The Women's Tennis Association has suspended all tournaments in China amid fears for the safety of Chinese player Peng Shuai.
There was widespread concern after Peng disappeared from public view in the wake of accusing a top Chinese official of sexual assault.
Now WTA chief executive Steve Simon has revealed "serious doubts" over Peng’s freedom and safety.
The WTA has repeatedly called for a full investigation into Peng's claims, with the 35-year-old not seen in public for weeks after accusing former vice-premier Zhang Gaoli of sexual assault.
Simon has now revealed fears for the safety of players and staff on suspending events in China in a move bound to have repercussions for the 2022 Beijing Winter Olympics and Paralympics.
"While we now know where Peng is, I have serious doubts that she is free, safe and not subject to censorship, coercion and intimidation," said Simon.
"The WTA has been clear on what is needed here, and we repeat our call for a full and transparent investigation – without censorship – into Peng Shuai’s sexual assault accusation.
"None of this is acceptable nor can it become acceptable. If powerful people can suppress the voices of women and sweep allegations of sexual assault under the rug, then the basis on which the WTA was founded – equality for women – would suffer an immense setback. I will not and cannot let that happen to the WTA and its players.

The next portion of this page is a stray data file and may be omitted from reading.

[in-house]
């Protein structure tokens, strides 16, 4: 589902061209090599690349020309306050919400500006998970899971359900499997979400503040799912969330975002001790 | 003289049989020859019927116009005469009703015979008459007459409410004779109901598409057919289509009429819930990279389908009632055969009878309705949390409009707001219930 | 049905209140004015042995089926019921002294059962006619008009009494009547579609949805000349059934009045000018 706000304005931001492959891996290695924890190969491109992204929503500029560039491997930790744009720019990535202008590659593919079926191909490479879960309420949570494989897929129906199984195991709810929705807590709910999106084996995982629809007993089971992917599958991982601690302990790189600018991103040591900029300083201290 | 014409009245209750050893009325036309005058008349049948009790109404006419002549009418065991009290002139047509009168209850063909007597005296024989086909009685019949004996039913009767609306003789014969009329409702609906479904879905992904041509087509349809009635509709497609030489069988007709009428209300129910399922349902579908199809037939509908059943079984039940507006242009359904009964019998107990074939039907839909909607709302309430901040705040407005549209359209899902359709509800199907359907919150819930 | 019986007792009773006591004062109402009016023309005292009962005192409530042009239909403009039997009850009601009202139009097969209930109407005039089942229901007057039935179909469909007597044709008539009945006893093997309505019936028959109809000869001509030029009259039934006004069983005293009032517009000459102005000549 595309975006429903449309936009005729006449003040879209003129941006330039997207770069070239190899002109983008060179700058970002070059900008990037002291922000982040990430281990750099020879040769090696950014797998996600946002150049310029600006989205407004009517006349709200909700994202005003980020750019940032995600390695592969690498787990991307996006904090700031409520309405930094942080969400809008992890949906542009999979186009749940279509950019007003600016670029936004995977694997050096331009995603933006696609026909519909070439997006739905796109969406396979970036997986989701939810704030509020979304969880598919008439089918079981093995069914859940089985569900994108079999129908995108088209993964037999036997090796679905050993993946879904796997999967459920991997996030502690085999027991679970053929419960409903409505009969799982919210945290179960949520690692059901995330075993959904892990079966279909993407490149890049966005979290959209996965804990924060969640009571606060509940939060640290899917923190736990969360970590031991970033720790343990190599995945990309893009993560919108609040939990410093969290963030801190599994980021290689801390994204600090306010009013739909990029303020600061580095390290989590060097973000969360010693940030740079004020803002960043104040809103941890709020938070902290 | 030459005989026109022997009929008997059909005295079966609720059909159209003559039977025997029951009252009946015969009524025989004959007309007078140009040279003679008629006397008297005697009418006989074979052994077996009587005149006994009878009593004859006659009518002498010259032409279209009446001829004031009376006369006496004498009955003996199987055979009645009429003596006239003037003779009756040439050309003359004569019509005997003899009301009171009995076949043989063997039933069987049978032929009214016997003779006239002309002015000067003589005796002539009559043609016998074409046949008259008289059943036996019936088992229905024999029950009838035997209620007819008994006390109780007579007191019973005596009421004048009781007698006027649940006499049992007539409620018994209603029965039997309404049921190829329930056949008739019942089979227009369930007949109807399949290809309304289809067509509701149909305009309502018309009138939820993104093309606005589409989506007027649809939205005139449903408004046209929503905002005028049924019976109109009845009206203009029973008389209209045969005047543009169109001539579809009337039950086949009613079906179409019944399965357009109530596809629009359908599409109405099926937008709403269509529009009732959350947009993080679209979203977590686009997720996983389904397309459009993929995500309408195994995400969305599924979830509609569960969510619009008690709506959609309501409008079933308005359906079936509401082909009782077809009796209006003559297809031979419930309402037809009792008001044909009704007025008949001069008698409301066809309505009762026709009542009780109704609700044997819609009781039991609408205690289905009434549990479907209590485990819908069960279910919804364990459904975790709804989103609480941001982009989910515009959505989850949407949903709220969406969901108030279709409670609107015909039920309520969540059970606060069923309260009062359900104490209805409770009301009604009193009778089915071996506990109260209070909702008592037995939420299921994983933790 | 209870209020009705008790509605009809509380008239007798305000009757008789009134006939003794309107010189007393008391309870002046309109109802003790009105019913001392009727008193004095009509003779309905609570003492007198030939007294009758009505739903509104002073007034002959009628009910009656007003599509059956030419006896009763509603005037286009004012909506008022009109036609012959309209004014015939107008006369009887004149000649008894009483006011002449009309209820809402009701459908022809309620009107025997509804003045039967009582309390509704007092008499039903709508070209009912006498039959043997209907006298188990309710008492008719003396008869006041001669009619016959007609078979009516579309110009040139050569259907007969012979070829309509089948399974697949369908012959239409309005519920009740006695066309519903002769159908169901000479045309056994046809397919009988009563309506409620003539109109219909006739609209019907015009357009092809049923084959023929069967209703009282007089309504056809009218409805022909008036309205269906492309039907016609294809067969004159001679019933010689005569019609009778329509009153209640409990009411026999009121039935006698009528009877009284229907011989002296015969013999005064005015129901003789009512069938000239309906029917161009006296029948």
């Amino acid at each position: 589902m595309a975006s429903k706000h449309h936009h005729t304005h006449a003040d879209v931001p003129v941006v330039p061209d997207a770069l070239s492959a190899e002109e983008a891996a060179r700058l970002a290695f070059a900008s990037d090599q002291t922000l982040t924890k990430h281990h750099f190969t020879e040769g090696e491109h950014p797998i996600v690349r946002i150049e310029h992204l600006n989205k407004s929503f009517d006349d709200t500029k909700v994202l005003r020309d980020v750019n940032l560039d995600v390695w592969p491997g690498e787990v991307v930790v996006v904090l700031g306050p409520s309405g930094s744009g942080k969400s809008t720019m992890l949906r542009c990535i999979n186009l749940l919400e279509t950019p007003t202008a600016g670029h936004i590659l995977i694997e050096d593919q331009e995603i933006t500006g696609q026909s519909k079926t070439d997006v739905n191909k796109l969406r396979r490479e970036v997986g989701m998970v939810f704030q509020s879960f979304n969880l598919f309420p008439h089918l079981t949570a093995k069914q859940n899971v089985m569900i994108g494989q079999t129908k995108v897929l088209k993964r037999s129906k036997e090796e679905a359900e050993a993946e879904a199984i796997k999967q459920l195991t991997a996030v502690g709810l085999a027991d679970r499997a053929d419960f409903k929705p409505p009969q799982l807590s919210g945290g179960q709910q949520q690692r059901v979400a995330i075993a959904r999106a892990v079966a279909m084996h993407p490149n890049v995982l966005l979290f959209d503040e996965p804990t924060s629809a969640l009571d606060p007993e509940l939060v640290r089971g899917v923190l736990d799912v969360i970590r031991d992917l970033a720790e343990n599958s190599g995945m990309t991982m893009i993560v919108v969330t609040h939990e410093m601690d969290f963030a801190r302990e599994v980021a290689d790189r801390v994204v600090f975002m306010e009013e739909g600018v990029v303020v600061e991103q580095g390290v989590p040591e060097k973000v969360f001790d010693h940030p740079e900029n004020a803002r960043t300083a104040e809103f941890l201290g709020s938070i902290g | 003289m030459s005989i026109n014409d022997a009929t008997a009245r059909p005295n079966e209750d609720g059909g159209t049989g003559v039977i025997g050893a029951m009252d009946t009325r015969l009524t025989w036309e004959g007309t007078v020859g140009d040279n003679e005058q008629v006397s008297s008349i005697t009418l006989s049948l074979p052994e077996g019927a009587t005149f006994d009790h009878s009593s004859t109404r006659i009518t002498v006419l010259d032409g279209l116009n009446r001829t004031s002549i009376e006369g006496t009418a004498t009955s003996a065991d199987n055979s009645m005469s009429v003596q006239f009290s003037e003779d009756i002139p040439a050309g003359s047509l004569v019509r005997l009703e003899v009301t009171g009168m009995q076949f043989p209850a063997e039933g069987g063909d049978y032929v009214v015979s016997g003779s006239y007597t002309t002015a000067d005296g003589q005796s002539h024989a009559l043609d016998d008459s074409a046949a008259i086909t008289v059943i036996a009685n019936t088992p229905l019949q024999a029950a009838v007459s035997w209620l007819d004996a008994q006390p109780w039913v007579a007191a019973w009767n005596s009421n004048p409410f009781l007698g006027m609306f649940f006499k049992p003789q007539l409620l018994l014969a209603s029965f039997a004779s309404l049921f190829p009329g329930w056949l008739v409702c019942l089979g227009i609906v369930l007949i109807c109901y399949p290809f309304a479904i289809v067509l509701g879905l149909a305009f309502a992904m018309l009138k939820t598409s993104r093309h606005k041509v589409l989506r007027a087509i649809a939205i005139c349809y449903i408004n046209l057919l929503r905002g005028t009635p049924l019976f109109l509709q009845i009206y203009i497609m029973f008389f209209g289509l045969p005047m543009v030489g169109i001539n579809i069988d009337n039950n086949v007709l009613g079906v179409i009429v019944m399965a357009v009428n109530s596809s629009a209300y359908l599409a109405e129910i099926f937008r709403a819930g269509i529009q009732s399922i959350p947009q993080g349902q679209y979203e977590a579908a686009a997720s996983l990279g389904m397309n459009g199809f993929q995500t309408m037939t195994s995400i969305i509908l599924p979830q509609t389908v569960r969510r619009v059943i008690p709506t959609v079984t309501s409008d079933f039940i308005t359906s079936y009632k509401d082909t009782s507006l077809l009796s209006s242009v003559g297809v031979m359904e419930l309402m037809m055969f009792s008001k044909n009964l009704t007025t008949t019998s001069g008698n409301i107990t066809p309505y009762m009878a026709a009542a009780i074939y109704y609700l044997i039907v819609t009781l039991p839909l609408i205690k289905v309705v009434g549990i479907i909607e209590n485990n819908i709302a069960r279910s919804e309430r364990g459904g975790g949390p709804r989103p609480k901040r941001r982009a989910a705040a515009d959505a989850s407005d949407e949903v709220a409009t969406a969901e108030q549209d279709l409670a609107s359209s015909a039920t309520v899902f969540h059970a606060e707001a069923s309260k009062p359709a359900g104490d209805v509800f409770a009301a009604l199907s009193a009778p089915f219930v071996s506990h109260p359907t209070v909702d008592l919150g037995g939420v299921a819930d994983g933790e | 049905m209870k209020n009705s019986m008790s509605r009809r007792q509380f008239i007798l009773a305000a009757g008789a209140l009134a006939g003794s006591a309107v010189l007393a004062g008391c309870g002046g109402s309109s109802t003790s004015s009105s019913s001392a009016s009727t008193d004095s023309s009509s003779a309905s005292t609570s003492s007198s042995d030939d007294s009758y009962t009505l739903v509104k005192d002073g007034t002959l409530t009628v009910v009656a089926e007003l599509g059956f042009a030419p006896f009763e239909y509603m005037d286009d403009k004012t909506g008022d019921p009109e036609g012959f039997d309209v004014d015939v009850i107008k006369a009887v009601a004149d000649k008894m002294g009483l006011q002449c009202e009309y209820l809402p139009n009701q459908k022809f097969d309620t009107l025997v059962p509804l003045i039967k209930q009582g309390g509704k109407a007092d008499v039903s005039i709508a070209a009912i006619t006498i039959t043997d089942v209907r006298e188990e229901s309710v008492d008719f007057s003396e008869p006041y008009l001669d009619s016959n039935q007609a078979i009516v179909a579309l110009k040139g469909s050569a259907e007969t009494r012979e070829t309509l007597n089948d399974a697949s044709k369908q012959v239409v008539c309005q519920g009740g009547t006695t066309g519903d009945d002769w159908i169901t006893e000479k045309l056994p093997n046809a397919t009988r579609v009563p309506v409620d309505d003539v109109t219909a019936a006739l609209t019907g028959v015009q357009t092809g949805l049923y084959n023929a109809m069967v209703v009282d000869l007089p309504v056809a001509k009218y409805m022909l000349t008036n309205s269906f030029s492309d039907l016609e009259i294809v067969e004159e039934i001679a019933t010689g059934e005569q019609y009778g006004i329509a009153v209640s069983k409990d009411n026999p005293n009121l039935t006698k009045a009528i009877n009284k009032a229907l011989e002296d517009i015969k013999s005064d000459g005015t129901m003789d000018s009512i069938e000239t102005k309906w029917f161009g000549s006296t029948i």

"As a result, and with the full support of the WTA Board of Directors, I am announcing the immediate suspension of all WTA tournaments in China, including Hong Kong."
Simon insisted the WTA will not relax their stance until Chinese officials comply with a number of demands, not least concerning Peng's safety and whereabouts.
"In good conscience, I don’t see how I can ask our athletes to compete there when Peng Shuai is not allowed to communicate freely and has seemingly been pressured to contradict her allegation of sexual assault," said Simon.
"Given the current state of affairs, I am also greatly concerned about the risks that all of our players and staff could face if we were to hold events in China in 2022.
"I very much regret it has come to this point. The tennis communities in China and Hong Kong are full of great people with whom we have worked for many years.
"However, unless China takes the steps we have asked for, we cannot put our players and staff at risk by holding events in China. China’s leaders have left the WTA with no choice.
"I remain hopeful that our pleas will be heard and the Chinese authorities will take steps to legitimately address this issue."